A physician assistant (PA) is a medical professional who works as part of a team with a doctor. A PA is a graduate of an accredited PA educational program who is nationally certified and state-licensed to practice medicine with the supervision of a physician.
What can PAs do?
PAs perform physical examinations, diagnose and treat illnesses, order and interpret lab tests, perform procedures, assist in surgery, provide patient education and counseling and make rounds in hospitals and nursing homes. All 50 states and the District of Columbia allow PAs to practice and prescribe medications.
How are PAs educated and trained?
The PA educational program is modeled on the medical school curriculum, a combination of classroom and clinical instruction. The PA course of study is rigorous and intense. The average length of a PA education program is 27 months.
Admission to PA school is highly competitive. Applicants to PA programs must complete at least two years of college courses in basic science and behavioral science as prerequisites to PA school, analogous to premedical studies required of medical students. The majority of PA programs have the following prerequisites: chemistry, physiology, anatomy, microbiology and biology. Additionally, most PA programs require or prefer that applicants have prior healthcare experience.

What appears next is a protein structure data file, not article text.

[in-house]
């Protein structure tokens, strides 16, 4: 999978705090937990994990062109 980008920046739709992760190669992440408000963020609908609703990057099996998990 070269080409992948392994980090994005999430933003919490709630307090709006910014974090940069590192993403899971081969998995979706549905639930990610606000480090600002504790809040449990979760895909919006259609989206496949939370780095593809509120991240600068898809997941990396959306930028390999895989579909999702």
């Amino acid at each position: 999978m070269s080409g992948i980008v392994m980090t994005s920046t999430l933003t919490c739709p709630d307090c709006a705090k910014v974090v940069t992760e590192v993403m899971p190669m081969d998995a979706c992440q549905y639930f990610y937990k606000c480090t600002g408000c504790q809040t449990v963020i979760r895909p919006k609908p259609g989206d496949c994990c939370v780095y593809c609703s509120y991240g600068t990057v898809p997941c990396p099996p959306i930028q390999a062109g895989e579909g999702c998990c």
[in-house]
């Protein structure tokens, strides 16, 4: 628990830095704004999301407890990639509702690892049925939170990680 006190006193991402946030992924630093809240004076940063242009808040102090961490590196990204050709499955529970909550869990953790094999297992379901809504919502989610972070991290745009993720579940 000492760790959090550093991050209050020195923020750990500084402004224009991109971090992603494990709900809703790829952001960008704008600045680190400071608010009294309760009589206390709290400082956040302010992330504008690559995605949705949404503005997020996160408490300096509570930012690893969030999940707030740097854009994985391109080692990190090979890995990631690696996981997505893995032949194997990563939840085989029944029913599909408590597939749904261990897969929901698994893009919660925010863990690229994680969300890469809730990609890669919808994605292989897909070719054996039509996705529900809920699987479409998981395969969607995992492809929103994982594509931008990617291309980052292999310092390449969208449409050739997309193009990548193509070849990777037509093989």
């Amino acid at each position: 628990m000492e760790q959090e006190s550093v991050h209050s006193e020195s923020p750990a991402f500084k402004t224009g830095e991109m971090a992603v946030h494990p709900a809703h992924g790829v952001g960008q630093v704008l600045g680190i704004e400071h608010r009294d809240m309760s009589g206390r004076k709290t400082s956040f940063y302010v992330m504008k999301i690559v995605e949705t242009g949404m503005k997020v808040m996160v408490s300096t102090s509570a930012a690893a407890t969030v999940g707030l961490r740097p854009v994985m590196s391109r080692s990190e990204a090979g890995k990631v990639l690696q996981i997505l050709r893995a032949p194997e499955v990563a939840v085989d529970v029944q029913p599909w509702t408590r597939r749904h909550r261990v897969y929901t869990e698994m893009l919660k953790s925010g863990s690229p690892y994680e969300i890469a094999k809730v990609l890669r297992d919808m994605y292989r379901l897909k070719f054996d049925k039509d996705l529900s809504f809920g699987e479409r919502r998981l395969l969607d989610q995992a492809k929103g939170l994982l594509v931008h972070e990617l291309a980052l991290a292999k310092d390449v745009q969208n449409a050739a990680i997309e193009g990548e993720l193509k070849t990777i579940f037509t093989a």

PA education includes instruction in core sciences: anatomy, physiology, biochemistry, pharmacology, physical diagnosis, pathophysiology, microbiology, clinical laboratory science, behavioral science and medical ethics.
PAs also complete more than 2,000 hours of clinical rotations, with an emphasis on primary care in ambulatory clinics, physician offices and acute or long-term care facilities. Rotations include family medicine, internal medicine, obstetrics and gynecology, pediatrics, general surgery, emergency medicine and psychiatry.
Practicing PAs participate in lifelong learning. In order to maintain national certification, a PA must complete 100 hours of continuing medical education every two years.
There are currently 159 accredited PA programs in the United States. The vast majority award master's degrees. PA education programs are represented by the Physician Assistant Education Association and accredited through the Accreditation Review Commission on Education for the Physician Assistant (ARC-PA).
How do doctors and PAs work together? If there's a PA in my practice group, can I request to be seen by the PA?
By design, physicians and PAs work together as a team, and all PAs practice medicine with physician supervision. Supervision does not mean, though, that a supervising physician must always be present with the PA or direct every aspect of PA-provided care.
PAs are trained and educated similarly to physicians, and therefore share similar diagnostic and therapeutic reasoning. Physician-PA practice can be described as delegated autonomy. Physicians delegate duties to PAs, and within those range of duties, PAs use autonomous decision-making for patient care. This team model is an efficient way to provide high-quality medical care. In rural areas, the PA may be the only healthcare provider on-site, collaborating with a physician elsewhere through telecommunication.
PAs deliver high-quality care, and research shows that patients are just as satisfied with PA-provided care as they are with physician care.